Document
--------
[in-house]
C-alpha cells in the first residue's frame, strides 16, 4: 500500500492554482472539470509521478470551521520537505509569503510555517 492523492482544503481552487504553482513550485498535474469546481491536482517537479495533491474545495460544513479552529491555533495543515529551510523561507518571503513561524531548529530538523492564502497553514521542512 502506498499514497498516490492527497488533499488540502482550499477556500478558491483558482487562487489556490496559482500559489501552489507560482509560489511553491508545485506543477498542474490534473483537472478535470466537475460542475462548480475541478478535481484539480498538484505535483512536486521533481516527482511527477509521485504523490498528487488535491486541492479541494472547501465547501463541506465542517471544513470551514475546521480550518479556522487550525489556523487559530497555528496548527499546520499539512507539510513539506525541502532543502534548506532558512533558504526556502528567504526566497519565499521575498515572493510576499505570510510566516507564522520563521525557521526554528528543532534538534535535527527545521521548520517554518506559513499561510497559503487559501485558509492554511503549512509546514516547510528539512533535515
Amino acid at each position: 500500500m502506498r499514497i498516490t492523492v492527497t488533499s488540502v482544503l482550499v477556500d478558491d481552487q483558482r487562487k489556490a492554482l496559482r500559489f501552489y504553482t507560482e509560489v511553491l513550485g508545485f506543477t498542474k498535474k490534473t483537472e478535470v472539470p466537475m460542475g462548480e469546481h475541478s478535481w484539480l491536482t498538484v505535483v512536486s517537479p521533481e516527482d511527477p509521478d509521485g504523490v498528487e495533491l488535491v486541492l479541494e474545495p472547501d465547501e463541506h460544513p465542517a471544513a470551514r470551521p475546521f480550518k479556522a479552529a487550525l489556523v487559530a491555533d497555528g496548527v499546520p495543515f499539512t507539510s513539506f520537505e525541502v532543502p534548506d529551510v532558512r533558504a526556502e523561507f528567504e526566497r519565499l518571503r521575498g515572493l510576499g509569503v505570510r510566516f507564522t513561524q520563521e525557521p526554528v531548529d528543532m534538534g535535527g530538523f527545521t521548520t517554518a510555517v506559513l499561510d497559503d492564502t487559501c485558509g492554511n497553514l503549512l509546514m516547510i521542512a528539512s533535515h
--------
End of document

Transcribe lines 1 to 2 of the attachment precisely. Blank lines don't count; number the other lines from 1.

[in-house]
C-alpha cells in the first residue's frame, strides 16, 4: 500500500492554482472539470509521478470551521520537505509569503510555517 492523492482544503481552487504553482513550485498535474469546481491536482517537479495533491474545495460544513479552529491555533495543515529551510523561507518571503513561524531548529530538523492564502497553514521542512 502506498499514497498516490492527497488533499488540502482550499477556500478558491483558482487562487489556490496559482500559489501552489507560482509560489511553491508545485506543477498542474490534473483537472478535470466537475460542475462548480475541478478535481484539480498538484505535483512536486521533481516527482511527477509521485504523490498528487488535491486541492479541494472547501465547501463541506465542517471544513470551514475546521480550518479556522487550525489556523487559530497555528496548527499546520499539512507539510513539506525541502532543502534548506532558512533558504526556502528567504526566497519565499521575498515572493510576499505570510510566516507564522520563521525557521526554528528543532534538534535535527527545521521548520517554518506559513499561510497559503487559501485558509492554511503549512509546514516547510528539512533535515